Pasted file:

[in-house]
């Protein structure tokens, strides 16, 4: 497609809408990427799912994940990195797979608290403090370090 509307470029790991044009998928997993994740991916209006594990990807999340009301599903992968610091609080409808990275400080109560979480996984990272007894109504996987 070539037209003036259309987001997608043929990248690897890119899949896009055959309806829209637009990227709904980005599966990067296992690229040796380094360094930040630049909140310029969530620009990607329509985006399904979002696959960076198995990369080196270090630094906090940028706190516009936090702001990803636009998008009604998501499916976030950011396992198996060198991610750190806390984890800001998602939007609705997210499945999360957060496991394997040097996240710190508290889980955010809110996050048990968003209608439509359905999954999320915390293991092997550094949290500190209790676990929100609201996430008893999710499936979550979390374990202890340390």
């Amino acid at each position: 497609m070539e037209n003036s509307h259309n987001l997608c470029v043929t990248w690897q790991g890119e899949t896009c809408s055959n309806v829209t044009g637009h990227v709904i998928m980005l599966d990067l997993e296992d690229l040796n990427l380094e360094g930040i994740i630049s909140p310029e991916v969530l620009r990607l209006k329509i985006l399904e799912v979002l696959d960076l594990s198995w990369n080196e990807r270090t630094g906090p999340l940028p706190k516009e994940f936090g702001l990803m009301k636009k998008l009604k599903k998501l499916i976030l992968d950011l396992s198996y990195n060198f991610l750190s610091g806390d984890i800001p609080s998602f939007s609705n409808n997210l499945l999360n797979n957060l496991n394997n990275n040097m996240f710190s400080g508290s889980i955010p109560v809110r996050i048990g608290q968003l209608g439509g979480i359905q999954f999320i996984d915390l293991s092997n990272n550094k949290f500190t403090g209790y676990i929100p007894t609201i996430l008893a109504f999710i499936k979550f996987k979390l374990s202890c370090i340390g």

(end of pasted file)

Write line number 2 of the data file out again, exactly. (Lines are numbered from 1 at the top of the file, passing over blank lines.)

């Protein structure tokens, strides 16, 4: 497609809408990427799912994940990195797979608290403090370090 509307470029790991044009998928997993994740991916209006594990990807999340009301599903992968610091609080409808990275400080109560979480996984990272007894109504996987 070539037209003036259309987001997608043929990248690897890119899949896009055959309806829209637009990227709904980005599966990067296992690229040796380094360094930040630049909140310029969530620009990607329509985006399904979002696959960076198995990369080196270090630094906090940028706190516009936090702001990803636009998008009604998501499916976030950011396992198996060198991610750190806390984890800001998602939007609705997210499945999360957060496991394997040097996240710190508290889980955010809110996050048990968003209608439509359905999954999320915390293991092997550094949290500190209790676990929100609201996430008893999710499936979550979390374990202890340390």